Data is crucial to advances in AI, and Google and its big tech rivals want to tap information to help make products perform better and be more available to the widest possible audience.
“Imagine a new internet user in Africa speaking Wolof... using their phone to ask where is the nearest pharmacy,” said Johan Schalkwyk, a researcher at Google.
Such situations “we take for granted,” Schalkwyk told reporters, adding that languages were “not available to everyone in the world.”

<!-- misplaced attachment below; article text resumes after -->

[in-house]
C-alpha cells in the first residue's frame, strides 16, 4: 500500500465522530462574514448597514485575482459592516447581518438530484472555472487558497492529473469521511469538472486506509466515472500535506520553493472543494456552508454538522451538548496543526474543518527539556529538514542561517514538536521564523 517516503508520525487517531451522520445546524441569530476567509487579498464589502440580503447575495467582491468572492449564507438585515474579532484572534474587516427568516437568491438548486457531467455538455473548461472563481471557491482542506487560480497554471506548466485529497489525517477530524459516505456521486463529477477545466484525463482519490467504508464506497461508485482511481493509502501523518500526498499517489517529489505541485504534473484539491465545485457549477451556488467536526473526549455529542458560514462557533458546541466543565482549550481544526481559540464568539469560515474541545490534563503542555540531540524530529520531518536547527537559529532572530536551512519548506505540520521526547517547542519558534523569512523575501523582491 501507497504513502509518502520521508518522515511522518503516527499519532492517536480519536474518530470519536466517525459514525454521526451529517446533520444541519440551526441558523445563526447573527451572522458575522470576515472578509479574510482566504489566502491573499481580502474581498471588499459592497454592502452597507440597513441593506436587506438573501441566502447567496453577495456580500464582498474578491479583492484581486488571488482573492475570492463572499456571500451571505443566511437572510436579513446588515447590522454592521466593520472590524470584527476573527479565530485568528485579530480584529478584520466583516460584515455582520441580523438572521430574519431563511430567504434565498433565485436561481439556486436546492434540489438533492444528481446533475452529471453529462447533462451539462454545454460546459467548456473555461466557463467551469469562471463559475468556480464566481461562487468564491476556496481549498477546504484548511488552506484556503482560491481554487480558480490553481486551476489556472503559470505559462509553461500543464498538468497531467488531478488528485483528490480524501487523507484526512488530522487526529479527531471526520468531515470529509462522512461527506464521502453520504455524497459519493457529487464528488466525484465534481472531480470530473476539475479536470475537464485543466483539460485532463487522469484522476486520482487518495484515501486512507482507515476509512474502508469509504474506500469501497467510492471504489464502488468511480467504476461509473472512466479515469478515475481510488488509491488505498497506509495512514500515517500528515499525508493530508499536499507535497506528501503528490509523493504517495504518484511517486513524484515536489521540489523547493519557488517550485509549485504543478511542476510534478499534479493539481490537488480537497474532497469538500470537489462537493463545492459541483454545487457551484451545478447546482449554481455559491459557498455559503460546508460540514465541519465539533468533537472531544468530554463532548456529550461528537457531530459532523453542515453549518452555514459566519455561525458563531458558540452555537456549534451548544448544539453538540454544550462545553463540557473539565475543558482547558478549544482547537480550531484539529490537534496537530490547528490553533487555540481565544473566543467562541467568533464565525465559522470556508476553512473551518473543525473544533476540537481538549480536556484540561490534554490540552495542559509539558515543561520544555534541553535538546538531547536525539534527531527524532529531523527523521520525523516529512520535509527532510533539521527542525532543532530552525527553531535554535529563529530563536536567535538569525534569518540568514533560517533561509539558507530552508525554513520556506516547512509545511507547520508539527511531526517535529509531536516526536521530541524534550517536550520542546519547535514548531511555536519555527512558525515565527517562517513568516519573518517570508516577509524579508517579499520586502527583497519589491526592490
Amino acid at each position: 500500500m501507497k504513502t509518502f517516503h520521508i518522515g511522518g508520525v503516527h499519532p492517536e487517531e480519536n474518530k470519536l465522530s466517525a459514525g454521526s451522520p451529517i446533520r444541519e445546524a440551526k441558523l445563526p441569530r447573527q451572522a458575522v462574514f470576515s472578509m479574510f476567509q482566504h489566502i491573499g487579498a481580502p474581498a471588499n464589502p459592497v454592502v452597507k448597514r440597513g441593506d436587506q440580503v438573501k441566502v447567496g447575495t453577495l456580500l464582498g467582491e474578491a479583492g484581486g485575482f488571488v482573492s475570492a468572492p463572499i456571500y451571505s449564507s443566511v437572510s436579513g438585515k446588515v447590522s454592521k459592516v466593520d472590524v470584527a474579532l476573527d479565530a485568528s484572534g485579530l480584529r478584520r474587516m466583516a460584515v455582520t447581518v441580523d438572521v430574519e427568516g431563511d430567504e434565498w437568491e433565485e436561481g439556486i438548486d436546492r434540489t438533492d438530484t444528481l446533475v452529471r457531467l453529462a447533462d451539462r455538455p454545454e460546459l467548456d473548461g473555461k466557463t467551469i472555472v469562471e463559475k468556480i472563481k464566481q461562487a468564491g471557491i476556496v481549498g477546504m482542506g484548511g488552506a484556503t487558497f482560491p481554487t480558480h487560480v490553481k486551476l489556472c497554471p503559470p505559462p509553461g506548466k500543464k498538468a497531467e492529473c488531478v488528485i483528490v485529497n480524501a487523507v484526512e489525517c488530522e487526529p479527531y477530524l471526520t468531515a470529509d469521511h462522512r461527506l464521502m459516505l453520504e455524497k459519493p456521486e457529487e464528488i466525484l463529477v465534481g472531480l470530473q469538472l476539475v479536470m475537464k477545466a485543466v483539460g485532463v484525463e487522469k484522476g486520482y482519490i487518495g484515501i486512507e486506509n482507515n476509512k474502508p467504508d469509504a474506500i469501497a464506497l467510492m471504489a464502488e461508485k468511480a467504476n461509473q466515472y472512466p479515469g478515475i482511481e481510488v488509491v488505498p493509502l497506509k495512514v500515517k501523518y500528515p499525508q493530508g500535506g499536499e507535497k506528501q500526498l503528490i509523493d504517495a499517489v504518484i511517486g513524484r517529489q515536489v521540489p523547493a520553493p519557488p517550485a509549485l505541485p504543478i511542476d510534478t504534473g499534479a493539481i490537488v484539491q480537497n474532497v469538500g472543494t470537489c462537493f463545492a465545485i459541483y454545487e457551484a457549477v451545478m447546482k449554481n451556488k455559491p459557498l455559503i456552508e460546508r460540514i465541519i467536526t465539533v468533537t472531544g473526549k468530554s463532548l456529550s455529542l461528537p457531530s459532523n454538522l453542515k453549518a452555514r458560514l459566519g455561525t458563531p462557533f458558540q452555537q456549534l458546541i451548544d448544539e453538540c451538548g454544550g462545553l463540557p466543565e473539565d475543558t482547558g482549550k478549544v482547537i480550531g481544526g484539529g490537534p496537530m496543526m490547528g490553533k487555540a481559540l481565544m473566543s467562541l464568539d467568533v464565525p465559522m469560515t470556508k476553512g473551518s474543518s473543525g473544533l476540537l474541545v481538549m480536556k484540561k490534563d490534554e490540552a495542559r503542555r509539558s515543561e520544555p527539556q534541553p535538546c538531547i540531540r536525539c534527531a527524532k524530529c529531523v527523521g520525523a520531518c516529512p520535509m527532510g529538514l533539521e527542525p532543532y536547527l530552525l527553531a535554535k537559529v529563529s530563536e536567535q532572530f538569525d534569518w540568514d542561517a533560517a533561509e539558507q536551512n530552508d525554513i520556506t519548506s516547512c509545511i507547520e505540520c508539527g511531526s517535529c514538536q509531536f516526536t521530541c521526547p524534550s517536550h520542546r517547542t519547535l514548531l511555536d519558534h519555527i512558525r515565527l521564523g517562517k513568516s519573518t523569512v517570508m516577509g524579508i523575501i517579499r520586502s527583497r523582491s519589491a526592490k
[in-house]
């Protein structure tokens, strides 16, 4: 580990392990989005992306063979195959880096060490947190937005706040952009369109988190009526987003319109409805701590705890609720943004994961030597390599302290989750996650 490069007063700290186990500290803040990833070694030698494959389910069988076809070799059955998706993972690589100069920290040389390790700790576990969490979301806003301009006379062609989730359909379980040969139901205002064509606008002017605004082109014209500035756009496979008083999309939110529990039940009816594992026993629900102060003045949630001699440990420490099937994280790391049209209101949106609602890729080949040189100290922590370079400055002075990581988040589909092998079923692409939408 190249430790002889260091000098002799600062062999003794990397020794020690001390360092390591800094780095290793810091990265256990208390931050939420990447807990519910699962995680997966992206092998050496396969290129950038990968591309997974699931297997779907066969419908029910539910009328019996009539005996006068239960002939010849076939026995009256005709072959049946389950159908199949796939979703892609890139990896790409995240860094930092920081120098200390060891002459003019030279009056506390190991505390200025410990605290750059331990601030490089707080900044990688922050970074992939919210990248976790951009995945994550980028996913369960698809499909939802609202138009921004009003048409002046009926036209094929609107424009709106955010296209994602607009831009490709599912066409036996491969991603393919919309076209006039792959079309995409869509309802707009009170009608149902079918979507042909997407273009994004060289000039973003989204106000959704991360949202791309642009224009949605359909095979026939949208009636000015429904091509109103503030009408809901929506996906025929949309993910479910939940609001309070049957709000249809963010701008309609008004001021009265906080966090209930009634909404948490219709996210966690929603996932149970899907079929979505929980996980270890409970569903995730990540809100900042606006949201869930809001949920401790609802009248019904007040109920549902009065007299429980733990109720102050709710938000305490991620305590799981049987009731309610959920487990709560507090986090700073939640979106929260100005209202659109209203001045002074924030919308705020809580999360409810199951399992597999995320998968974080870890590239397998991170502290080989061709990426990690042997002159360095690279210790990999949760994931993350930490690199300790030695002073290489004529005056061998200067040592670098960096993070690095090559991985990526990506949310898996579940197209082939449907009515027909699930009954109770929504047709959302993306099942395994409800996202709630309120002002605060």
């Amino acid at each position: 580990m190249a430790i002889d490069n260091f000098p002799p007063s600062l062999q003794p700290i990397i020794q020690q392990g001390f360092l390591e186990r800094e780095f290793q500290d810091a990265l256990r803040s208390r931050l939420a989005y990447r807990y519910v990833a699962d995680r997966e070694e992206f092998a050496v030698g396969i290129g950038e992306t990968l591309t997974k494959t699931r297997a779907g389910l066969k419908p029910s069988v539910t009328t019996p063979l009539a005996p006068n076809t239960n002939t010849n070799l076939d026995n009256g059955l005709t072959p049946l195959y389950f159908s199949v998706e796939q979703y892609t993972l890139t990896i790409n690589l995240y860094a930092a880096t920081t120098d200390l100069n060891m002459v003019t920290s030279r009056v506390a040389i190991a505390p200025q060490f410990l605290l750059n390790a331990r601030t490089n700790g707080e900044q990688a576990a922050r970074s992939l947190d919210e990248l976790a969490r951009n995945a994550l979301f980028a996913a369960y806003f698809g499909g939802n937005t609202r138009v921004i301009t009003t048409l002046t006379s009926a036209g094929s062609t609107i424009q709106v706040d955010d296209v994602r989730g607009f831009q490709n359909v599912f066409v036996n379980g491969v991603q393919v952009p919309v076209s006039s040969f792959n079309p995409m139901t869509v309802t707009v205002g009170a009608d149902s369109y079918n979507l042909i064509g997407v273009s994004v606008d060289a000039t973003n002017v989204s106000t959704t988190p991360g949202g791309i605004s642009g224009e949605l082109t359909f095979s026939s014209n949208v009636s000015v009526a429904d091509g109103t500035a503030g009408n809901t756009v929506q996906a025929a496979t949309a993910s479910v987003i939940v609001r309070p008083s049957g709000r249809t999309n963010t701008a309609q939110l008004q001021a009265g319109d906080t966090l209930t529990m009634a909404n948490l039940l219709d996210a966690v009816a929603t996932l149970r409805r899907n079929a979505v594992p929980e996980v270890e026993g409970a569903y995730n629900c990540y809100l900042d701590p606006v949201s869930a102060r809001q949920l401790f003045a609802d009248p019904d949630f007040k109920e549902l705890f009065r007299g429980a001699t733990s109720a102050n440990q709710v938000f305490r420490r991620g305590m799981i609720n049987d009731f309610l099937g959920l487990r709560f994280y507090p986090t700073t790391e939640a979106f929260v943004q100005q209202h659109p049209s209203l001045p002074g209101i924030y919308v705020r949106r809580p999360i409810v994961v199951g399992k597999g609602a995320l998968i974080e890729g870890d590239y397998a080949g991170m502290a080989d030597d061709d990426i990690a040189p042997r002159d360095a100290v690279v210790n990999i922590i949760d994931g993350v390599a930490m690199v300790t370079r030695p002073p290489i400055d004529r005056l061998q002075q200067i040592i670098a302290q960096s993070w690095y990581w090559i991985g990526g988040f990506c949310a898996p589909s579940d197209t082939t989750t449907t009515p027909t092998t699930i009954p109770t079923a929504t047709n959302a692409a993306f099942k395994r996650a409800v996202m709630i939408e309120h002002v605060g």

According to Schalkwyk, there are more than 7,000 languages globally.
However, Google only offers its translations for a little more than 130 of them.
The search engine giant is aiming to widen this substantially and wants to mine data in new languages not only from texts available on the internet, but also from videos, images and speech.
The group is also looking to collect audio clips for languages for which there may not be much written material.
As progress is made on the project, which is estimated to take several years, Google plans to integrate its advances into its products, including YouTube and Google Translate.
Facebook parent Meta earlier this year announced a similar plan called No Language Left Behind designed to create translation systems to cover hundreds of world languages.